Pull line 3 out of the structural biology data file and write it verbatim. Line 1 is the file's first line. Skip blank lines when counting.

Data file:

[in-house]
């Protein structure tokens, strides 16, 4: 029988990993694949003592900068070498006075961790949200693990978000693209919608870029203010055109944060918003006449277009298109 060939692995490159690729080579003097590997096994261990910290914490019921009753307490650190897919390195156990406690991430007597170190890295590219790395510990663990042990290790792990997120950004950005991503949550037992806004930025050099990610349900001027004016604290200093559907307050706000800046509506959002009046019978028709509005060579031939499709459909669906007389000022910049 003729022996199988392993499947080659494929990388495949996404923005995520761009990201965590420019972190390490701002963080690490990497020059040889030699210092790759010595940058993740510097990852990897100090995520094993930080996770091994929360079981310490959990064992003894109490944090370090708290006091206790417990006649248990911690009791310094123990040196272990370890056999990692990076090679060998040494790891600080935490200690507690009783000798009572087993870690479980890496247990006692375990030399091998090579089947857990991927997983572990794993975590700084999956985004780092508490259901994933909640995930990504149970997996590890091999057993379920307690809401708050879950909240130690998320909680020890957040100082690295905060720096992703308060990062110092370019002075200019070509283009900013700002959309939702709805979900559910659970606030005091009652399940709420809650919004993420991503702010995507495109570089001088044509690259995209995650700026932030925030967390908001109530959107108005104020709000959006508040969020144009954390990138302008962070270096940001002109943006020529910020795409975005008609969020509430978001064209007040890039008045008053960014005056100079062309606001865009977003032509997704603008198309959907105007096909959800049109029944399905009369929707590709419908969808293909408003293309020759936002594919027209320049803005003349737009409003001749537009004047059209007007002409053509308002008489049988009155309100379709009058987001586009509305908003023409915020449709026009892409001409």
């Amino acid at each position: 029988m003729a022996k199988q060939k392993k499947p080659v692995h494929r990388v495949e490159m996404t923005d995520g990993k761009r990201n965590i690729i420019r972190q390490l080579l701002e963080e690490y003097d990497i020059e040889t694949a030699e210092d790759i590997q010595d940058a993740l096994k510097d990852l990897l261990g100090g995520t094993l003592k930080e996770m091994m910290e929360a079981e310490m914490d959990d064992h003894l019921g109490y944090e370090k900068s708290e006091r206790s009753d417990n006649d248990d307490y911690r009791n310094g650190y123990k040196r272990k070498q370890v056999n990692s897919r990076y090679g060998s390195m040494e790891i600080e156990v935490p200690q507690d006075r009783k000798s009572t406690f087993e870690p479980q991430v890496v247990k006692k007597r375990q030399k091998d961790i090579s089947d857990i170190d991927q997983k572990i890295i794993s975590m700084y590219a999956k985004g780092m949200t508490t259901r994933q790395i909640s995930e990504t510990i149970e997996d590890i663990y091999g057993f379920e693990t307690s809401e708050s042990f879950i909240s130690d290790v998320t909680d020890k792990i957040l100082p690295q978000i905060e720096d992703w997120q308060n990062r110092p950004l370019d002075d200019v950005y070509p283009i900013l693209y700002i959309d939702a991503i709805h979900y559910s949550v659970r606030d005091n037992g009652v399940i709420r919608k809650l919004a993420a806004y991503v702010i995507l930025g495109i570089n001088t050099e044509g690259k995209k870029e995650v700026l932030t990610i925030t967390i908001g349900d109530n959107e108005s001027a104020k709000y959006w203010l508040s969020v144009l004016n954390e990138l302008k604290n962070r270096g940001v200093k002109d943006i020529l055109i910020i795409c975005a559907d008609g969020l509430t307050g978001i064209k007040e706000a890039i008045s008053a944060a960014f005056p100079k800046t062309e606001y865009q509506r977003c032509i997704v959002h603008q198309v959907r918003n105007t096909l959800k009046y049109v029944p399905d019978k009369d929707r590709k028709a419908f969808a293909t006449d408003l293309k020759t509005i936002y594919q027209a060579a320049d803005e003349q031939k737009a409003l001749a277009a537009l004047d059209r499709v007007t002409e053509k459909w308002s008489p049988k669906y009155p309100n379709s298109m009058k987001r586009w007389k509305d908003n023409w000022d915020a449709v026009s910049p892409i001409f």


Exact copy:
């Amino acid at each position: 029988m003729a022996k199988q060939k392993k499947p080659v692995h494929r990388v495949e490159m996404t923005d995520g990993k761009r990201n965590i690729i420019r972190q390490l080579l701002e963080e690490y003097d990497i020059e040889t694949a030699e210092d790759i590997q010595d940058a993740l096994k510097d990852l990897l261990g100090g995520t094993l003592k930080e996770m091994m910290e929360a079981e310490m914490d959990d064992h003894l019921g109490y944090e370090k900068s708290e006091r206790s009753d417990n006649d248990d307490y911690r009791n310094g650190y123990k040196r272990k070498q370890v056999n990692s897919r990076y090679g060998s390195m040494e790891i600080e156990v935490p200690q507690d006075r009783k000798s009572t406690f087993e870690p479980q991430v890496v247990k006692k007597r375990q030399k091998d961790i090579s089947d857990i170190d991927q997983k572990i890295i794993s975590m700084y590219a999956k985004g780092m949200t508490t259901r994933q790395i909640s995930e990504t510990i149970e997996d590890i663990y091999g057993f379920e693990t307690s809401e708050s042990f879950i909240s130690d290790v998320t909680d020890k792990i957040l100082p690295q978000i905060e720096d992703w997120q308060n990062r110092p950004l370019d002075d200019v950005y070509p283009i900013l693209y700002i959309d939702a991503i709805h979900y559910s949550v659970r606030d005091n037992g009652v399940i709420r919608k809650l919004a993420a806004y991503v702010i995507l930025g495109i570089n001088t050099e044509g690259k995209k870029e995650v700026l932030t990610i925030t967390i908001g349900d109530n959107e108005s001027a104020k709000y959006w203010l508040s969020v144009l004016n954390e990138l302008k604290n962070r270096g940001v200093k002109d943006i020529l055109i910020i795409c975005a559907d008609g969020l509430t307050g978001i064209k007040e706000a890039i008045s008053a944060a960014f005056p100079k800046t062309e606001y865009q509506r977003c032509i997704v959002h603008q198309v959907r918003n105007t096909l959800k009046y049109v029944p399905d019978k009369d929707r590709k028709a419908f969808a293909t006449d408003l293309k020759t509005i936002y594919q027209a060579a320049d803005e003349q031939k737009a409003l001749a277009a537009l004047d059209r499709v007007t002409e053509k459909w308002s008489p049988k669906y009155p309100n379709s298109m009058k987001r586009w007389k509305d908003n023409w000022d915020a449709v026009s910049p892409i001409f």